Many of us, myself included, have had the fantasy of someday being proud owners of a restaurant situated in a beautiful and serene place. Well, it seems some dreams can be turned into reality and our Social Work Alumni, Radha Shrestha, has proved it to be so. Radha is the proud owner of ‘De Khambir’, beautifully situated in the laps of Ladakh. For this feature, we spoke to Radha to know about her story and the initiation of ‘De Khambir’. Here’s what she has to say about her journey from Thames and how ‘De Khambir’ came to be.
“While I was at Thames, every year we volunteered in different social initiatives and organizations. The experience helped me learn how to work with the community and understand them,” says Radha. Her years at Thames allowed her to become equipped with social skills which later helped her build and continue her dream restaurant. Her interest in cuisine along with her previous interest in food helped her create a pathway for her to pursue it moving ahead.
After graduating from Thames, she worked in a non-government organization for three years. During her professional journey, she noticed a wide gap in terms of opportunities and environmental care, especially in remote areas. She realized the need to find sustainable solutions and create opportunities in the Himalayan Region. That led her to join Naropa Fellowship, to learn about sustainable entrepreneurship which is centered on enabling people to solve the problems of the Himalayan region. The year-long fellowship focused on entrepreneurship, culture, community, and communication skills. Her interests were further nudged and supported by the entrepreneurial mindset that she built during the Naropa Fellowship.
When she first went to Ladakh in 2018 for the fellowship, she was excited to explore the local culture and cuisine. She went to many local eateries around the town; however, all she could find was similar food (Momo, Chowmein, or Paratha) which can be found on every street in Nepal and North India. It took her a while to learn and understand Ladakhi food and how it is produced and made after visiting different villages in Ladakh. Finding out about the gap in the food market of Leh encouraged her to turn it into an opportunity.
She also met her business partner at the fellowship where they shared and learned about each other’s work and were able to work on the same vision towards the end of the fellowship. “We started De Khambir, a traditional Ladakhi restaurant based in Leh, Ladakh with a vision to promote Local Cuisine and preserve it”, said Radha. De Khambir is run by an all-women team which is contrary to the men-centric work culture of the region. Likewise, most of the raw materials like local cheese, herbs, spices, and nuts are directly sourced from a different region of Ladakh. Some of the ingredients are foraged from the mountains by the different rural communities. In this way, the food is not just authentic but the process also ensures that local produce is brought into use.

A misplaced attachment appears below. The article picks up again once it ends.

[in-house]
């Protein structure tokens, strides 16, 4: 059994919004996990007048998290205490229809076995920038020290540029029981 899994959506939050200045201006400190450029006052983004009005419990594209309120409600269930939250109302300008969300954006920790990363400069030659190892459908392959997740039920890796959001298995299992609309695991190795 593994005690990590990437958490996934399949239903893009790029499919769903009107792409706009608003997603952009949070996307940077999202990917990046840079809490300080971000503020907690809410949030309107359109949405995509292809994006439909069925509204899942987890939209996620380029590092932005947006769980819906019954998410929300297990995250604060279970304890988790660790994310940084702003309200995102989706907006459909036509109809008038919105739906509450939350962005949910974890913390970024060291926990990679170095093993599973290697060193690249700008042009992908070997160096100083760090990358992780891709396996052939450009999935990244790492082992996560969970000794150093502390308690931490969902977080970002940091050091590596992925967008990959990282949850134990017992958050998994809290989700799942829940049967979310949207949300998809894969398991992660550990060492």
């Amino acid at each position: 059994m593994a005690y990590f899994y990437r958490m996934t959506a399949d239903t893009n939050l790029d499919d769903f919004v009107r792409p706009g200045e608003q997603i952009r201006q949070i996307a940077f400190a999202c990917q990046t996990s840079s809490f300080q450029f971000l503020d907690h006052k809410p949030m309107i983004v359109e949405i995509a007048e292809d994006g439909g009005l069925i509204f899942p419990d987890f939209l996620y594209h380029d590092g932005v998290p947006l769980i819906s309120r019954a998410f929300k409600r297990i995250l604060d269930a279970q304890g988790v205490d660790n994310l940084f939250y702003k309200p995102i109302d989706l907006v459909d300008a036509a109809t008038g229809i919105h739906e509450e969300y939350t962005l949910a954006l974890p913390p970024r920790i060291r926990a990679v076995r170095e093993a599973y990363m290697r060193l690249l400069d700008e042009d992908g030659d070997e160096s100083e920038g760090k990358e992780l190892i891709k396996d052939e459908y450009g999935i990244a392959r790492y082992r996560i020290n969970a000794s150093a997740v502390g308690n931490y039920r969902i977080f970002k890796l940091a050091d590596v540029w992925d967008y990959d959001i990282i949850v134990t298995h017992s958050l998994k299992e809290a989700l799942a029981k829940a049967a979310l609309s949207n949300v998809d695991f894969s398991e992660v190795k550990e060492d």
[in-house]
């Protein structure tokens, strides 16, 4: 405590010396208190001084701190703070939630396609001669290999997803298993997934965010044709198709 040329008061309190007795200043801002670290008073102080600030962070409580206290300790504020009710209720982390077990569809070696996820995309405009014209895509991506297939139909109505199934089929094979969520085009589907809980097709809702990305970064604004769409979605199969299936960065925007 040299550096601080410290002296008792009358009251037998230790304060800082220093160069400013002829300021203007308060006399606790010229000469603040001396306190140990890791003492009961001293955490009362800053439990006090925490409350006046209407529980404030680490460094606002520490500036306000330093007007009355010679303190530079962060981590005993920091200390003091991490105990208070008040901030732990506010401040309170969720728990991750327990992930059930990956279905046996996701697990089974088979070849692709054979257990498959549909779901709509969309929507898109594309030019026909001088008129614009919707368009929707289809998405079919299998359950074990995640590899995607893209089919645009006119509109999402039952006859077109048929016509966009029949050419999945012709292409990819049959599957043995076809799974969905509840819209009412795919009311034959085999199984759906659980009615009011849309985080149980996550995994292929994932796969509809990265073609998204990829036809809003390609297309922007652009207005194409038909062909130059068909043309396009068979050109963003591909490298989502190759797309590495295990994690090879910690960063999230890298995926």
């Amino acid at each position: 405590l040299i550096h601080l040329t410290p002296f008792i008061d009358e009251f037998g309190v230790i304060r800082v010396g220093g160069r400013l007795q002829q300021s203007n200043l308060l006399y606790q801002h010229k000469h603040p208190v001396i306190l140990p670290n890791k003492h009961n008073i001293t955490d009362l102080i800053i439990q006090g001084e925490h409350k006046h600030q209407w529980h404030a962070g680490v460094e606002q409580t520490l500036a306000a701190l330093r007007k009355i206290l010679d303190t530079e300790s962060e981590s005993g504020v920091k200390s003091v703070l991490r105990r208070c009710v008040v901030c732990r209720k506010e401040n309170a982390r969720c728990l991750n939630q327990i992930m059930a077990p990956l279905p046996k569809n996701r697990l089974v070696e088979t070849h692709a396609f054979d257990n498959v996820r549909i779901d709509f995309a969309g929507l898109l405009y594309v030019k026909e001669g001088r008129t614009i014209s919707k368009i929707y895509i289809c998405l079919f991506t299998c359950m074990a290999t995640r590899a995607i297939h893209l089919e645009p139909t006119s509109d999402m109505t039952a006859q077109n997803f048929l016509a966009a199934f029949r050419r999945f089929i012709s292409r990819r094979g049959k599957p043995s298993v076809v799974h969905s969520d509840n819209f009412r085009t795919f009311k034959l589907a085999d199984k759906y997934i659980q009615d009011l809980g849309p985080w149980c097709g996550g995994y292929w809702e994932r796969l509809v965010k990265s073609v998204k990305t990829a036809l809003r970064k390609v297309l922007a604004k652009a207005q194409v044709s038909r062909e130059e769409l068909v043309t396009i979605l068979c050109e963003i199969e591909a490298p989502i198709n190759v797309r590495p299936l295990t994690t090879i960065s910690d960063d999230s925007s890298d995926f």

“Embarking on our entrepreneurial journey sounds fascinating; however, it is not easy. Although I had many skills, every day there were many things to challenge me. I had to learn to unlearn and relearn many things”, remarked Radha on her experiences. “My experience made me realize that in the end, the only thing that matters is how much work you put into it and how consistently you are doing it. The biggest inspiration for me was to witness the outcome of the work that we put into it. And seeing our progress from how it started to how far we have come is inspiring.”
“When we go to new places and have the same food, buy the same things that we buy elsewhere, then what’s the point of traveling? Local produce is always healthier for us and for the environment”, said Shrestha as one of the reasons why she is so drawn to her work. She has found fulfillment and meaning in preserving the local culture, the unique cuisines along with its close relationship with the environment and passing it down to further generations. Her experience working closely with the local community of Ladakh has made her even more environmentally conscious and has led to questions. When we purchase or consume goods as we travel, we seldom ask “Where and how was it made? Can I find a local alternative to it?”
‘De Khambir’ is open only for about six months of the year and closed for the remaining months due to the harsh weather conditions. If you do choose to visit the restaurant, make sure to visit during the summer months!
Radha has proved to us that it is definitely possible to remove stereotypes and break conventions of how work should be done and the kind of work one can pursue. “All our small choices are important. Every day we have a choice to determine how we want our life to be.”, said Radha. So, what is your dream story?